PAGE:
How, if at all, does criticism inform your creative work?
Criticism revealed the scarcity mindset I’d been taught as a reader and writer. It probably doesn’t help that I first came to writing as a poet, and poetry’s a genre that’s tortured by scarcity around audience, publication, and remuneration, as well as being obsessed with the idea of youth and prodigy. But even more generally, while I’ve always like to read, I’ve never been in sync with the reading tastes and signifiers expected of me as someone often labeled “academic.” Even if I could appreciate those expected books aesthetically or technically, the emotional and cultural distance I felt from many of them helped me internalize so much shame about what I loved, which was more often vilified than venerated. It was only a short jump for those same judgments to affect my creative writing as well as my reading.
Criticism's helped me become more aware of publishing’s hierarchies, Achilles’ heels, and the systemic nature of certain problems. Realizing some problems affect me but aren’t because of me has been hugely helpful in exorcising the harmful messages that had shut down my curiosity about my internal voice, my own imagination, and the specificity of my experience. I only arrived at those realizations by thinking through what bothered me and what I wanted to celebrate in the books I was reading as a critic, especially because so much of my reading revealed trends. (When doing eight book feature after eight book feature, you can’t help but notice publishing’s current fascinations).
Reading so widely—across genres and publishers—has taught me two things. First, while most of what I’d been taught about the reading public assumes there’s only one type of desirable reader or audience—and, therefore, that there are very few publishers worth reading or submitting to because the “good” audiences have self-selected the good presses, etc.—there’s actually an audience for everyone. What gets celebrated is a very narrow slice of what exists or even what's wanted. Second, I’m a good and generous reader who deeply appreciates every author who strides as close as they can to their compulsions, their own voices, their passions, and their complexities. But that’s not to say I’m just here for confessional writing. Imagination is deeply personal, and we’re all imagining when we write, whether it’s imagining characters, imagining the past into the present, or imagining the gaps in an audience’s knowledge and offering them facts. Staying present with the work of so many authors and holding up their voices has helped me become more generous with myself; I’ve learned to stop turning a knife on my own writing, publication record, and career that I would never use on others.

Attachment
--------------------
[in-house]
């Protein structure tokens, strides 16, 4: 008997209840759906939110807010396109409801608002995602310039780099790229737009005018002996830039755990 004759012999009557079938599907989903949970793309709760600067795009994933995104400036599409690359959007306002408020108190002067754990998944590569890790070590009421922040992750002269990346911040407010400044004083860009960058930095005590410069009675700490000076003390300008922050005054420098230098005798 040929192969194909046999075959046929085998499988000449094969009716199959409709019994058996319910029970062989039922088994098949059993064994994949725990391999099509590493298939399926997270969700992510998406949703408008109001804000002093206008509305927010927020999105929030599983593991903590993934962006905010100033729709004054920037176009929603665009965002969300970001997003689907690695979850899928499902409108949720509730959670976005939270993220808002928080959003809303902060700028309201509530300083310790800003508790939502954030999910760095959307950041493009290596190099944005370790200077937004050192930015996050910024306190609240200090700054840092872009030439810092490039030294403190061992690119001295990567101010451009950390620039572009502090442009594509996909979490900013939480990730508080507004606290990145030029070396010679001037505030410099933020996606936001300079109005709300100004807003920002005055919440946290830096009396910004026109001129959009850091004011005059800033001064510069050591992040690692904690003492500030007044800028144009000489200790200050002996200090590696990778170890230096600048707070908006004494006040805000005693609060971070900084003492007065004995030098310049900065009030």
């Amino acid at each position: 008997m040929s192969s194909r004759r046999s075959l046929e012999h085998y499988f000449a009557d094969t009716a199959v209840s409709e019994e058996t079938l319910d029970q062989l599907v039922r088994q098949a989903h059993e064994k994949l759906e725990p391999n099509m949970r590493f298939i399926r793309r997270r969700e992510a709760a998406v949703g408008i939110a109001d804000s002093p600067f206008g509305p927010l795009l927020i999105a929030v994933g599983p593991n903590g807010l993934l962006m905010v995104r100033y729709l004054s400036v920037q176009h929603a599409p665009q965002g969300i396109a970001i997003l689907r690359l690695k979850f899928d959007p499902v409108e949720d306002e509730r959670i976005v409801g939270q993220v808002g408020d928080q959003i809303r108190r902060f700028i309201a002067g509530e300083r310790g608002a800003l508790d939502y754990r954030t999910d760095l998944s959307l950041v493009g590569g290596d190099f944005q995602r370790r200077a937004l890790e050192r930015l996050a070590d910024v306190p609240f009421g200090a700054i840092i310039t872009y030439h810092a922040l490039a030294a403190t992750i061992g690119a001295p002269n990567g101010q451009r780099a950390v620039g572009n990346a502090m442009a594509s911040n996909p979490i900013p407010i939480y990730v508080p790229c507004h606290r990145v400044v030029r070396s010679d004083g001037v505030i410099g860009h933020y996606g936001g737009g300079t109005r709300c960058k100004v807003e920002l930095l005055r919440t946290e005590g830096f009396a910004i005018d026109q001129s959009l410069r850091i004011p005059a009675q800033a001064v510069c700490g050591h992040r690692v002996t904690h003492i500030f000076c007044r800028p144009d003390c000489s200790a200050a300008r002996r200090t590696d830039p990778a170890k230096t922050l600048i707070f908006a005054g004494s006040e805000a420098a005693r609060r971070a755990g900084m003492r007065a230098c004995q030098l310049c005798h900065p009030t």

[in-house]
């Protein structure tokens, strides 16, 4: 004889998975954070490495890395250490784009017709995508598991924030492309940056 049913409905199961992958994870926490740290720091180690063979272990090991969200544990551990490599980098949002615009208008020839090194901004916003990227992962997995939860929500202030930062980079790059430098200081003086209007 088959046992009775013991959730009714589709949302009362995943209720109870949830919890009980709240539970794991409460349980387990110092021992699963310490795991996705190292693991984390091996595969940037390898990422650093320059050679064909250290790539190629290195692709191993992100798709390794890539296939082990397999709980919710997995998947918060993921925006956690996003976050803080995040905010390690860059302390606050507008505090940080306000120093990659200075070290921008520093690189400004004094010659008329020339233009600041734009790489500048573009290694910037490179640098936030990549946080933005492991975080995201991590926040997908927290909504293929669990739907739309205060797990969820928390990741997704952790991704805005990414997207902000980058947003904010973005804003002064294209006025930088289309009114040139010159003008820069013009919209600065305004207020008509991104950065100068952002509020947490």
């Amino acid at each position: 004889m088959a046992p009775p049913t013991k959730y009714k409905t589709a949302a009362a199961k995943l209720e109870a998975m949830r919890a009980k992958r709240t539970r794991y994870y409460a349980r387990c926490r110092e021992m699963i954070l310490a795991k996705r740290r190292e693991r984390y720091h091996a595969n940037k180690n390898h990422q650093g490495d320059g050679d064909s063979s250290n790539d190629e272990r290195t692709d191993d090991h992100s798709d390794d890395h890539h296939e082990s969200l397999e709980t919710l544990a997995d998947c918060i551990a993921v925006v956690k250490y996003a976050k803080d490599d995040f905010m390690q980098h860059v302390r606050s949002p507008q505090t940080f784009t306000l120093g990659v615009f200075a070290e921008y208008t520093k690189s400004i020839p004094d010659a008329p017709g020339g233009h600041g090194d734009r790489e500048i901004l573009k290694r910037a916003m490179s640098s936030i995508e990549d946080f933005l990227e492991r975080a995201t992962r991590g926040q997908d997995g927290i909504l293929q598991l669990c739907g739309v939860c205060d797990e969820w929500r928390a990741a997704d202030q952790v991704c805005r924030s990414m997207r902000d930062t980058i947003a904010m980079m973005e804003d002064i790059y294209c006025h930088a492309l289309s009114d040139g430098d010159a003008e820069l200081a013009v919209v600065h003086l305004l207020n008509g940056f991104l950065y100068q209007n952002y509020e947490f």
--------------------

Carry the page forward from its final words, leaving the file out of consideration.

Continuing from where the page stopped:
Given the many demands on your time, how do you arrange your schedule so you can produce good work?
This is the big question, and the answer is: I do the best I can. Between book criticism and farming (my paying jobs: poetry and essays haven’t produce income yet, but I live in hope), I’m pretty much always working. Most days, that means I’m on my feet by 7 am, at the farm by 8 am, checking cows from then until 10 am, writing and reading from 10 am to 2 pm, doing another hour of farm work before heading home around 4 pm to take care of the never-ending life tasks, and then doing a second round of reading, writing, or admin work from 6 pm to 8 pm. This is the ideal routine, but any part of it can and does go pear-shaped with distressing regularity because I have a spouse, he has his own small business that also affects our schedules, we have personal obligations, and, as of present, I still live without a time-turner.